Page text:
“The African continent is full of talent,” Lappartient said, “and we will make sure that the whole world witnesses it during the UCI road world championships in 2025 and beyond.”
To achieve that goal, the UCI has been training gifted African riders at the World Cycling Centre (WWC) at its Aigle, Switzerland, headquarters as well as at the UCI WCCA satellite in Paari, South Africa. But that’s not all, of course. The organisation has also established a training programme in Rwanda itself to help the country’s riders make a strong showing at their home world championships. Leading that programme is a 34-year-old Belgian named Simon Hupperetz, a former MTB rider and language teacher and a fully qualified coach with a UCI Level 3 Coaching Diploma. He was also a co-founder and Sports Director of Rwanda’s first UCI Continental team, the Benediction Continental Cycling Team, and coached MTB rider Nathan Byukusengein for the 2016 Rio Olympic Games.
“Our main focus is on youth development, one of the biggest missing links in cycling in Rwanda,” said Hupperetz, who is based in the capital Kigali. He noted that he was focusing on athletes in the Under 15 and Under 17 categories so that there would be a competitive Rwandan Junior team at the world championships. Thanks to the new Field of Dreams bike centre in Bugesera, which was launched by the Israel-Premier Tech team, these young athletes will be working with state-of-the-art facilities and will have the chance to test and improve their skills in weekly races.
The bike centre is being built on 16 acres of land and will eventually offer young Rwandan cyclists a pump track, a racetrack and an academy. When completed, it will be able to help up to 120,000 young Rwandans between the ages of 6 and 18 to take up cycling and develop their skills. The centre is part of Israel-Premier Tech’s Racing for Change project, which the team launched last year when it took under its wings Rwanda’s only women’s cycling team and initiated a social riding programme for children in the Bugesera district. The team’s know-how, equipment and training were indispensable to helping 16-year-old Aline Uwera last year become the first female Rwandan cyclist to finish on the podium of the African Continental Championships road race.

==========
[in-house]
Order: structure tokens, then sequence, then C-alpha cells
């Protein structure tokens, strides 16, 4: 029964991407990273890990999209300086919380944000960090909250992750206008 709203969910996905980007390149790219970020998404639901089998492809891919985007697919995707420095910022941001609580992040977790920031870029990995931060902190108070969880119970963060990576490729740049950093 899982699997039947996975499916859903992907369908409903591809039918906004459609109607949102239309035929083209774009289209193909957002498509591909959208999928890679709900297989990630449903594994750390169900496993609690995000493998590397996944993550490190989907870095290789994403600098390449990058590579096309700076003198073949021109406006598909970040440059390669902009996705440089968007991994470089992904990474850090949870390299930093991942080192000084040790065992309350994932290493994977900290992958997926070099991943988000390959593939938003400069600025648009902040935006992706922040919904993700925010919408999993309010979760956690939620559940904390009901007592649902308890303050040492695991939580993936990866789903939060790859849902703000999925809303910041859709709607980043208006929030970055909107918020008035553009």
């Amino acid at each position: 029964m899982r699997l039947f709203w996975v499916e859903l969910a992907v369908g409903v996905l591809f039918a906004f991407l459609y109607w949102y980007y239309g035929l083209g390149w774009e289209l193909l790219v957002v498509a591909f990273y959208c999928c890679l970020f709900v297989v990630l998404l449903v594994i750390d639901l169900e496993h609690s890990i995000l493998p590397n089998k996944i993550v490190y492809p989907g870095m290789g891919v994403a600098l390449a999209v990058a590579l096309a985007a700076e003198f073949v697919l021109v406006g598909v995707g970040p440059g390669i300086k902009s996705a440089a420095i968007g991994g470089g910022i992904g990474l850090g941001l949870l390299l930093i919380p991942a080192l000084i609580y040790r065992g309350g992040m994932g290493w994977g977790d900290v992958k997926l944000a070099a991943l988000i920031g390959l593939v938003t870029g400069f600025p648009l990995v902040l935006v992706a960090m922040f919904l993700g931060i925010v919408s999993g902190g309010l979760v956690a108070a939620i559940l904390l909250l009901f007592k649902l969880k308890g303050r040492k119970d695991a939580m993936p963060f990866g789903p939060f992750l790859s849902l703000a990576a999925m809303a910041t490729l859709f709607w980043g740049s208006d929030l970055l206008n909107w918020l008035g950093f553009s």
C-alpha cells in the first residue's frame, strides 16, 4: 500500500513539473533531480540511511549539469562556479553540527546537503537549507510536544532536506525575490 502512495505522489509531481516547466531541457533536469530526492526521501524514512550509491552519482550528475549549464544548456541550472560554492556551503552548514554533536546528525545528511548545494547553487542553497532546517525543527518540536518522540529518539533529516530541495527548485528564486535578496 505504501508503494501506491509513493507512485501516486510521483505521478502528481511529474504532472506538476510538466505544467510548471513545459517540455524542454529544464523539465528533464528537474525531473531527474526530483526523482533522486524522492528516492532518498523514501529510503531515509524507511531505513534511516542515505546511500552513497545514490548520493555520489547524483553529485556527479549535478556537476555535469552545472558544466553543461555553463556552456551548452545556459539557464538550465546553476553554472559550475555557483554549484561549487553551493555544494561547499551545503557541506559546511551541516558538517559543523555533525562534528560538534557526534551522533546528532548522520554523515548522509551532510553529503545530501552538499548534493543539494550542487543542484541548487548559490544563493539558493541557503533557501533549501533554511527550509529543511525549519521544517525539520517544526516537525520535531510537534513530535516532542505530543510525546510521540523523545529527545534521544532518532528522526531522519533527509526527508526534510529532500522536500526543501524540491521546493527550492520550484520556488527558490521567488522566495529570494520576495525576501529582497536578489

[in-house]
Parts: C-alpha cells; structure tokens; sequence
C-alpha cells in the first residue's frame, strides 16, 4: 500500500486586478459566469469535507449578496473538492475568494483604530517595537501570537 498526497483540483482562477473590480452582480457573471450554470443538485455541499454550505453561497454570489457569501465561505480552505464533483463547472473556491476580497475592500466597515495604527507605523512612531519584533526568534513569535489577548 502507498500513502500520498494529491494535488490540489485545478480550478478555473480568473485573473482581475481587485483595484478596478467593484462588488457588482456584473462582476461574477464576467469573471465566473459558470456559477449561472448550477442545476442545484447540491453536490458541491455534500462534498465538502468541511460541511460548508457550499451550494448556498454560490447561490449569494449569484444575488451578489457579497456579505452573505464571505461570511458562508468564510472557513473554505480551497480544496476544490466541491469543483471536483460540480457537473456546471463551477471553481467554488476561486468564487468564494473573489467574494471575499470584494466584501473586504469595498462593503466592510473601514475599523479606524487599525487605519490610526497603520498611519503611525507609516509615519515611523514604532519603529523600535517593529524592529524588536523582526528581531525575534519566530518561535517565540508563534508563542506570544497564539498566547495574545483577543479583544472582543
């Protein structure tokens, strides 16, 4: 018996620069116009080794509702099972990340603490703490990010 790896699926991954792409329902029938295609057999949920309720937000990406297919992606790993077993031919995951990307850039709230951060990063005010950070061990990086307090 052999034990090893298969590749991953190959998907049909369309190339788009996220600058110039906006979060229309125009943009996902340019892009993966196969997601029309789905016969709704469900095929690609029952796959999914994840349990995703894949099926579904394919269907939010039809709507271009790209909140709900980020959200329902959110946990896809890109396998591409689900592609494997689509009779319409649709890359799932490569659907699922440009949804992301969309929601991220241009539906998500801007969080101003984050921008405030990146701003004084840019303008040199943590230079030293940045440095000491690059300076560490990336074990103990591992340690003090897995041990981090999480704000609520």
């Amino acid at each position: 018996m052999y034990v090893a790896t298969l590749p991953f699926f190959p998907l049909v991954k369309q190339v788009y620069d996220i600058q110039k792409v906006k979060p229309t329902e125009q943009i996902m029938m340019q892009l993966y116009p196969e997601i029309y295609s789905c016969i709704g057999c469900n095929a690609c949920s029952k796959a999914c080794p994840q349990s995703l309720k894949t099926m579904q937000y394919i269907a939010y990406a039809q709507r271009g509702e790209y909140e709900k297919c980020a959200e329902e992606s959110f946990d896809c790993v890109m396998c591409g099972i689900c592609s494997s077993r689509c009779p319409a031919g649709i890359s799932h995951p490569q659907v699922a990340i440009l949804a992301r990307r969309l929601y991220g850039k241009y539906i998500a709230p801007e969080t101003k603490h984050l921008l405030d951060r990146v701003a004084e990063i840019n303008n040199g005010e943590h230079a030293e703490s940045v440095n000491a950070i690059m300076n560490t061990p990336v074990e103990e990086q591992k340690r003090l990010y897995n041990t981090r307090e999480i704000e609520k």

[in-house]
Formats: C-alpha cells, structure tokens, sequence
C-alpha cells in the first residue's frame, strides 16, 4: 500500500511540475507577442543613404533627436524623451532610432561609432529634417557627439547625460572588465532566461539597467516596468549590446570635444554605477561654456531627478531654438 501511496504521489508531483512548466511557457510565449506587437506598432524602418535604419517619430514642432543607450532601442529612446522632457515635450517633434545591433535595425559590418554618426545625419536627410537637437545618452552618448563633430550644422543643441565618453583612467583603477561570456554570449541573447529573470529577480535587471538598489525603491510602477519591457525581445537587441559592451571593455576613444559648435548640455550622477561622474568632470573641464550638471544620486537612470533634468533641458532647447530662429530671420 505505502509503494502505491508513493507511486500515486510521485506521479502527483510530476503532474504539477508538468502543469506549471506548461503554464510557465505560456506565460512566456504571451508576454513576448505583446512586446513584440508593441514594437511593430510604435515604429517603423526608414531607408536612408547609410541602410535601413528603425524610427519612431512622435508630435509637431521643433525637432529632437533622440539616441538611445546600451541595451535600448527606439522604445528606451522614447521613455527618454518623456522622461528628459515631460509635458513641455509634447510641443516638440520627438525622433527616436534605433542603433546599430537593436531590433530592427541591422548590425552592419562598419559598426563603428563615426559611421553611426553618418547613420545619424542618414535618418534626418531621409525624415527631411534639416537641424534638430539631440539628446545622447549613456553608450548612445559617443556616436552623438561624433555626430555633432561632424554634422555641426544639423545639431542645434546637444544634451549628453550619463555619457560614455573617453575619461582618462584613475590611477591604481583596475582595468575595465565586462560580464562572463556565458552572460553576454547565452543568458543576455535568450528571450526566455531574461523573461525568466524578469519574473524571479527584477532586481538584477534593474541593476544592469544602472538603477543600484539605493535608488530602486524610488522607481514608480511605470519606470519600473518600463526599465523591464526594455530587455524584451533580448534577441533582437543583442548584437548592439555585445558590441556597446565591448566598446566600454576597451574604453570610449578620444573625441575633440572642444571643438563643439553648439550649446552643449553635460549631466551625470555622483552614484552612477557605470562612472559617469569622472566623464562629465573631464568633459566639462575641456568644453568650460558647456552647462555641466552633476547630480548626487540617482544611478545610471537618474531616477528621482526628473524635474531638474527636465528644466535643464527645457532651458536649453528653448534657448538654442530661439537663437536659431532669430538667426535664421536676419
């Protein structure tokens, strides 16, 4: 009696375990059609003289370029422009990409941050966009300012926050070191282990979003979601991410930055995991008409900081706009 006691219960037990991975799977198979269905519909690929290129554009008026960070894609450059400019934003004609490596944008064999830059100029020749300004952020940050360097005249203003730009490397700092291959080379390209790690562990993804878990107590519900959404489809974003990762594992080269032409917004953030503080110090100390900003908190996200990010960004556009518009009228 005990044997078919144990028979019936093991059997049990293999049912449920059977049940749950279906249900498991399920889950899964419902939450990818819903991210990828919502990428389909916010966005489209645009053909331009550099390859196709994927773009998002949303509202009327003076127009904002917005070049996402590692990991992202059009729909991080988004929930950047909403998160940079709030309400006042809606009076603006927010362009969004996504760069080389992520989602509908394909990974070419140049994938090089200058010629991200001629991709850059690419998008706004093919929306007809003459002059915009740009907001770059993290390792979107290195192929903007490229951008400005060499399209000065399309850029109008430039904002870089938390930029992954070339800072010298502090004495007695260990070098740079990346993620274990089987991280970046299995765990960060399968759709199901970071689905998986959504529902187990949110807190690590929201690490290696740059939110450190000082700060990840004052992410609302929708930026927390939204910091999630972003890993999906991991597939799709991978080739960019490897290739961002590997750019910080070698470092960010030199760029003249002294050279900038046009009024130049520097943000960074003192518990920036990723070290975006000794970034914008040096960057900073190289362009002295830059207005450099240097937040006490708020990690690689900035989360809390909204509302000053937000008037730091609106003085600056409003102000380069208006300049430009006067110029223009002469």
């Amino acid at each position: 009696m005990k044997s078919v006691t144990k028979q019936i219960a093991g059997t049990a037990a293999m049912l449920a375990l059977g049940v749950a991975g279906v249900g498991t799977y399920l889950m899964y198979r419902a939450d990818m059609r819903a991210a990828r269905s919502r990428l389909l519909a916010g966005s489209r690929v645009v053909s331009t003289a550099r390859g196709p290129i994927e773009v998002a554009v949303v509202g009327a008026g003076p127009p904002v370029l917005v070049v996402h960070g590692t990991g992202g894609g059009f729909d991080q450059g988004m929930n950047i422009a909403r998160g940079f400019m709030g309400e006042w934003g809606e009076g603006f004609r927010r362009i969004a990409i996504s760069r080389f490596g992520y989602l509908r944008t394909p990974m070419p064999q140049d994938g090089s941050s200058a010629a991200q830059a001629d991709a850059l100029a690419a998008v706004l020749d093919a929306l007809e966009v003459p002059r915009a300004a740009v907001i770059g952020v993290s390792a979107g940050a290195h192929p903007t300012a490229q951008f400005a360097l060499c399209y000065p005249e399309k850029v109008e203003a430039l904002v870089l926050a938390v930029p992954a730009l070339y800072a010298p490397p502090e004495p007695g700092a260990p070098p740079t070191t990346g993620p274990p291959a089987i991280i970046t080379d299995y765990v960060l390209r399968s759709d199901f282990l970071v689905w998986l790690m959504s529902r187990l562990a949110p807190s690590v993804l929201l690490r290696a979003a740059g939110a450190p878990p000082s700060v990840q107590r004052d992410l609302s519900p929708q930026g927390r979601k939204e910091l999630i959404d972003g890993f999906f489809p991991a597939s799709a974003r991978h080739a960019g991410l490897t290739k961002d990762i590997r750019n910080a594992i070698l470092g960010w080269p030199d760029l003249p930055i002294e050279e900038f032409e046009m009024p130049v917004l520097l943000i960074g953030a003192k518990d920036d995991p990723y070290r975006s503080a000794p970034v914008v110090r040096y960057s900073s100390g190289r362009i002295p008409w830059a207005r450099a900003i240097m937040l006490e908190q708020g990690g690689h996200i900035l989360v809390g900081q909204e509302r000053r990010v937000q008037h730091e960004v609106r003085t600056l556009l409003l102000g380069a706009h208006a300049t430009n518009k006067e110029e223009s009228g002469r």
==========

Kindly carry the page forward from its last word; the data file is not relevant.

Hupperetz greatly admires the mental strength of his Rwandan riders, citing the 2016 Grand Tour of Algeria when the Rwandan national team, which he coached for a year, rode through three weeks of bitter cold and even snow, with temperatures often dropping below 5°C. “I never heard a rider complain, even though none of them were used to racing in the cold,” he said.
The best of the cyclists will also benefit from additional training at the WCC and WCCA, Hupperetz said and explained that he is also managing an education programme for people working in all of cycling’s associated professions, such as coaches and mechanics. “All of them are part of the same fragile ecosystem,” he said. “When one link is missing, you cannot progress. Coaches, teachers and educators are part of the success of the entire project. Mechanics, soigneurs and commissaires all have a part to play in the process and can enable riders to bloom.”
Rwandan cycling has already made great strides since 2006. For example, the Tour of Rwanda has been promoted to a UCI 2.1 category race, the country’s first UCI Continental Teams were founded over this period and new cycling clubs have been created. So Hupperetz is optimistic. “We have some promising young riders currently racing in the Junior and Under 23 ranks and with better support and racing exposure, we believe that they will do much more than just participate in 2025,” he said. “We can build on the progress already made to catch up with the top African cycling nations such as Eritrea and South Africa. It really is possible.”